Serenata | Arnaav Anand
Crescendo’s Serenata—a Western singing competition, was held on day one of Revels. A fairly decent crowd gathered at the Student Plaza stage, eager to watch the participants showboat their musical skills. It was an individual participation event that featured twenty-eight contestants from the first round, which took place during pre-Revels, in the presence of a judge. One musician was allowed to accompany the main vocalist if required, and the genre was limited to Western music.
The first round took place in grandeur as many mesmerizing recitals were channelled to the audience. They were evaluated based on vocal capability, technical finesse, and stage presence. The second round occurred on the first day of Revels, witnessing the elimination of a handful of singers. Thirteen of the lot were chosen in a heated battle to win the competition, with each performance outdoing the other. Much to one contestant’s chagrin, he was disqualified in an unorthodox manner as he announced his name instead of his team ID.
Overall, the event carried on smoothly with no technical difficulties and smiles were all about with each performance. “It’s an event that stands for popstar aspirations. Being at the helm of it and facilitating the process of providing such people with an appropriate stage is exciting” elaborated Saptarishi Mukherjee, the event head. Carrying the baton as one of the most delightful events of the fest, this edition of Serenata did not fail to bewitch the memories of all the patrons in attendance.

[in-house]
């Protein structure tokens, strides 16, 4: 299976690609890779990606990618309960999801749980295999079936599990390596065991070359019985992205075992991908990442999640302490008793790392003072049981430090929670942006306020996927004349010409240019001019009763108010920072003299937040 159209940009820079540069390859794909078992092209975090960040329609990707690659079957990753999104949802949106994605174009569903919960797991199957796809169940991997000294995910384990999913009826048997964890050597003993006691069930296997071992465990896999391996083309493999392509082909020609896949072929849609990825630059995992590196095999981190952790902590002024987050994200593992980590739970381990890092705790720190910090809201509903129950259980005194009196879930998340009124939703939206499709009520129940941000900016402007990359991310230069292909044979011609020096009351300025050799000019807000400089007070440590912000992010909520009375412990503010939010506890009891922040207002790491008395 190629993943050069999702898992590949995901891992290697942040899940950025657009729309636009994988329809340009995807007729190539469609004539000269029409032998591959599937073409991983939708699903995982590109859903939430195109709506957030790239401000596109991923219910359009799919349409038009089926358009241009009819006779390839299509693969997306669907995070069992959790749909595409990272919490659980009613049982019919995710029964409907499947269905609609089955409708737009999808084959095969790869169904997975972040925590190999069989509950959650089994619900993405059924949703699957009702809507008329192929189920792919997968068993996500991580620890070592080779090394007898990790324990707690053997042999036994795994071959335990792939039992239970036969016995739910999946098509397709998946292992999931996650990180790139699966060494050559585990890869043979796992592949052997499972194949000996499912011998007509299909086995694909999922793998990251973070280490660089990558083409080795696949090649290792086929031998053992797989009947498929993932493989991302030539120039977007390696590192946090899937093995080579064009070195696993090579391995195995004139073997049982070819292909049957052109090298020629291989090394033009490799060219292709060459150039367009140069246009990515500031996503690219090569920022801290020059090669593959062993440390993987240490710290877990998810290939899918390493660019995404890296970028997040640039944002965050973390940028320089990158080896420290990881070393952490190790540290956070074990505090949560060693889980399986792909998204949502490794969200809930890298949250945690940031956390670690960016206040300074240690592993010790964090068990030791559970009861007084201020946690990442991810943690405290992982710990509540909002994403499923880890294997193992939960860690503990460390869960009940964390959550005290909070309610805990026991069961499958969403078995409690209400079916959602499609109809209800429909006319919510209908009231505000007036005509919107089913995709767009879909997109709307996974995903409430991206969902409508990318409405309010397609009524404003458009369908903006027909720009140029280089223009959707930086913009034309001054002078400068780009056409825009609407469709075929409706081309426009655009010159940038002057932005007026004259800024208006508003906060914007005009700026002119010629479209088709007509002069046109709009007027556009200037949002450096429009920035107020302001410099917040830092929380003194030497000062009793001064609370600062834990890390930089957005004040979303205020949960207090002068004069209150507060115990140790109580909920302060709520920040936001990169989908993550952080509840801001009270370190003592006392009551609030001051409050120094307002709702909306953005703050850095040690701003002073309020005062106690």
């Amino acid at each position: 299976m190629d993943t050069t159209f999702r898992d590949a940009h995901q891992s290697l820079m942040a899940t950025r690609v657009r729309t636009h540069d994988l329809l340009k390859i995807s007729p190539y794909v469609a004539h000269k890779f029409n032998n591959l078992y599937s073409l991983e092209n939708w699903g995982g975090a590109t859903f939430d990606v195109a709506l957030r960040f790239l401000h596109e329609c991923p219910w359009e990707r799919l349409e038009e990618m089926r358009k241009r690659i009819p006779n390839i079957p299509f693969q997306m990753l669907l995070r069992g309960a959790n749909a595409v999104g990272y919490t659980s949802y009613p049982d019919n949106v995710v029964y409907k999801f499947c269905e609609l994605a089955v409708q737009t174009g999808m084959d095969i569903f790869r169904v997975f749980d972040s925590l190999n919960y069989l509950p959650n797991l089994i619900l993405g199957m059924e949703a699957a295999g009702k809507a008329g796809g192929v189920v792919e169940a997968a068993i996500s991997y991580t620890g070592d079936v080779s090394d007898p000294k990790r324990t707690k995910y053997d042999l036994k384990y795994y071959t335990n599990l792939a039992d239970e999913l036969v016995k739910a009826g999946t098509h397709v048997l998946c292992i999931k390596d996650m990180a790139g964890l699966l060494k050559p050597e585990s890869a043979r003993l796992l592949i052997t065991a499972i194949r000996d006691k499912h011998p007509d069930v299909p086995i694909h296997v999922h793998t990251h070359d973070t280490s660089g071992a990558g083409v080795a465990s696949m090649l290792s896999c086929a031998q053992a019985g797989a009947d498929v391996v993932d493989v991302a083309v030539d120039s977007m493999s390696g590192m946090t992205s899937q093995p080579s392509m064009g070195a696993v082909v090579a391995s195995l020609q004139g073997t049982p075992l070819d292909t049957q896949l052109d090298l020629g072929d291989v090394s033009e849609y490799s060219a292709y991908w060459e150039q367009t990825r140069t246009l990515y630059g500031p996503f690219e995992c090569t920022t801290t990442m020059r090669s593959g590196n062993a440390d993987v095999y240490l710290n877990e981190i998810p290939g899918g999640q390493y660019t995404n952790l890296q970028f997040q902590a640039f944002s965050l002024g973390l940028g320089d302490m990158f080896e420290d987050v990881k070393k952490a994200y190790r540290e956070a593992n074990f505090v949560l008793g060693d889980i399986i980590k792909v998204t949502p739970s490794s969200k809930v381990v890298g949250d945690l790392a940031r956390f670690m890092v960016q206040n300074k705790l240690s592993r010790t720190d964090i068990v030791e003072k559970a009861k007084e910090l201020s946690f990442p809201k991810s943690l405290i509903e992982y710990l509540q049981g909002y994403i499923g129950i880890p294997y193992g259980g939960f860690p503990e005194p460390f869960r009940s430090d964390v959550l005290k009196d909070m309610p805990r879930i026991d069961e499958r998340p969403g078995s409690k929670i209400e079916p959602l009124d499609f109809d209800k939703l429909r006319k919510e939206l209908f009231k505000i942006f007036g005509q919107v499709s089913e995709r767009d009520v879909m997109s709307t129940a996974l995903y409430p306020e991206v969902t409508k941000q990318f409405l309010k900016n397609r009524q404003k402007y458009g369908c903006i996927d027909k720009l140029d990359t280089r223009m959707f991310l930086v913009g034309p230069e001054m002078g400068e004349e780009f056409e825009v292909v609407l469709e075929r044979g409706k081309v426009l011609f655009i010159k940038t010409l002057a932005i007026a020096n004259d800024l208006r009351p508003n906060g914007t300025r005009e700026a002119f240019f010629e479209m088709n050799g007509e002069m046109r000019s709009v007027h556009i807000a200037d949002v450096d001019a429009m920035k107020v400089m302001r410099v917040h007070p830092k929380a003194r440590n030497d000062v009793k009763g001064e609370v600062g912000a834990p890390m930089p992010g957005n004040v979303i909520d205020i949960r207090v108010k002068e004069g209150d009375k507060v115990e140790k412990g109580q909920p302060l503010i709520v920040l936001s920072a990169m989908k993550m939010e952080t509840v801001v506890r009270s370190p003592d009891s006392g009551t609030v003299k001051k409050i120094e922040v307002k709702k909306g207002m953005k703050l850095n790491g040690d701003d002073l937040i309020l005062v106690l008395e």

Swara | Shreyash Rout
Swara was a classical and semi-classical singing competition under the category Crescendo, held on day one of Revels. It was a solo singing competition with a congregation of Indian classical music aficionados all under one roof. A melodious Kriti, a form of music typical to Carnatic music was performed by a guest to inaugurate the event.
Held in the Library Auditorium, this event had a moderate participant and audience turnout. Each participant was given a time limit of six minutes to perform their piece, which was mainly Hindustani Classical and Carnatic music. The participants could use the tunes from an electric tanpura or the same in a pre-recorded form as their background score. There were some famous semi-classical pieces such as Albela and Priya ke Nazariya performed to perfection. Classical pieces such as Raag Puriya Dhanashree brought about calmness and serenity into the auditorium.
“The participants here are really talented, and I loved performing here”, said Divyashree, a first-year from MIT who has been learning Carnatic from upper kindergarten. The event was a successful one with participants showing great zeal and showcasing a great deal of talent.